1997 Kyoto Prize Laureates

Basic Sciences

Biological Sciences(Evolution, Behavior, Ecology, Environment)

Daniel Hunt Janzen

/  Tropical Biologist

1939 -

Professor, University of Pennsylvania

Commemorative Lectures

Gardenification of Wildland Nature and How to Absorb the Human Footprint


11 /11 Tue

Place:Kyoto International Conference Center


Conservation of Biodiversity:Pratice and Theory


11 /12 Wed

10:30 - 17:30

Place:Kyoto International Conference Center

Achievement Digest

Pioneering Study of Biodiversity in Tropics and Its Maintenance Mechanisms

As a pioneer of tropical biology, Dr. Janzen has formulated a large number of unique hypotheses, including mutualism for defense against predators and predation as a basis for biodiversity, making significant contributions to the flourishing of tropical ecology. Applying his special knowledge to practical situations, he has also been active in biological and environmental conservation in the tropics.


Working mainly in the tropical forests of Costa Rica in Central America, Dr. Daniel Hunt Janzen, a pioneer of tropical biology, has laid the foundation of today’s flourishing tropical biology, appealed to the academic world to realize the importance of tropical biology, and has opened the door to an extremely interesting field of science.

With his profound and extensive knowledge of tropical forests, Dr. Janzen has also been active in the conservation of tropical environments.

In recent years, information concerning tropical life has been compiled through intensive surveys at some research facilities in the tropics, resulting in the clarification of the statuses of numerous biological species existing in tropical forests, and their mutualism.

These findings have stimulated investigation of the tropical ecosystem and its evolution. Dr. Daniel Hunt Janzen is a pioneer and most active promoter in this field.

By demonstrating mutualism for defense against predators between acacias and ants and by hypothesizing predation as being the basis for the great biodiversity in the tropics, Dr. Daniel Hunt Janzen greatly influenced researchers grappling with the problem of cohabitation of multiple species in the 1970s, and promoted the development of tropical ecology. As the leader of modern tropical biology, he studied mutualism between bees and orchids, and also hypothesized that the simultaneous flowering and seed dispersal in some plants corresponds to their strategy for survival by satisfying the hunger of seed – eaters with rich food. Other unique hypotheses he formulated include those that explain “why tropical rivers are brown in color” and “why individual tropical trees of the same species are distributed away from each other.”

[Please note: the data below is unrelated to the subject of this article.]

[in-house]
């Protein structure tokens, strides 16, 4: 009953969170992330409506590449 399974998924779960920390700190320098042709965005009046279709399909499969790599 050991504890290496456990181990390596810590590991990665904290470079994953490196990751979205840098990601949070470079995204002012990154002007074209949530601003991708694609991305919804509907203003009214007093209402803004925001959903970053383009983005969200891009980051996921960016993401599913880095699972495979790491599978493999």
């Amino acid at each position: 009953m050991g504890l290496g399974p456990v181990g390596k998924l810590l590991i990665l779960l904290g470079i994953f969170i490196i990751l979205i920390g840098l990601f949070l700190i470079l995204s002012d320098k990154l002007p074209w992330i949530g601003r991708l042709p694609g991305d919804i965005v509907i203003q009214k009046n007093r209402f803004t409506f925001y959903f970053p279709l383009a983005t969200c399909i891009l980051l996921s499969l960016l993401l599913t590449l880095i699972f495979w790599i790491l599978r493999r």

In the last half of the 1980s, Dr. Daniel Hunt Janzen became involved in a project to establish a national park in an area of forest which included an abandoned ranch in Guanacaste on the Pacific coast of Costa Rica, and also sounded an alarm bell to warn about the possible loss of tropical biodiversity. In 1991, the year before the “Earth Summit” at Rio de Janeiro, he pressured the Costa Rican government to found the National Biodiversity Institute (Instituto Nacional de Biodiversidad, INBio). The institute’s primary objective is to inventory all organisms of Costa Rica on the basis of specimens collected throughout the country. The institute has nurtured a large number of domestic researchers and technicians, and is also involved in DIVERSITAS, an international research program of biodiversity science.

In short, Dr. Daniel Hunt Janzen has not only stimulated the development of ecology and a wide range of other biological studies, but has significantly contributed to the understanding of today’s environmental problems, through his pioneer studies and unique and persuasive ideas and activities based thereon. For these reasons, The Inamori Foundation is pleased to bestow upon Dr. Daniel Hunt Janzen the 1997 Kyoto Prize in Basic Sciences.


Born in Milwaukee, U.S.A.
B.S. University of Minnesota, U.S.A.
Ph.D., Entomology, University of California, Berkeley
Associate Professor, University of Chicago
Professor, University of Michigan
Research Counselor, National Park Service of Costa Rica
Professor, University of Pennsylvania
Founded the Instituto Nacional de Biodiversidad, Costa Rica
Selected Awards and Honors
Gleason Award, American Botanical Society
Crafoord Prize, Swedish Royal Academy
Joseph Leidy Medal, Philadelphia Academy Natural Sciences
Silver Medal Award, International Society of Chemical Ecology
Fellow, American Academy of Arts and SciencesMember, National Academy of Sciences U.S.A.Decreed Honorary Member of the National Park Service of Costa RicaHonorary Professor, Univeridad Nacional de Costa Rica
Major Works
Coevolution of mutualism between ants and acacias in Central America, Evolution, 1966.
Herbivores and the number of tree species in tropical forests,  American Naturalist, 1970.
Euglossine bees as long-distance pollinators of tropical plants, Science, 1971.
Sweep samples of tropical foliage insects: Effects of seasons, vegetation types, elevation, time of day and insularity, Ecology, 1973.
Tropical blackwater rivers, animals and mast fruiting by the Dipterocarpaceae, Biotropica, 1974.
(ed.) Costa Rican Natural History, Univ. of Chicago Press, 1983.
How to save tropical biodiversity? American Entomologist, 1991.

Profile is at the time of the award.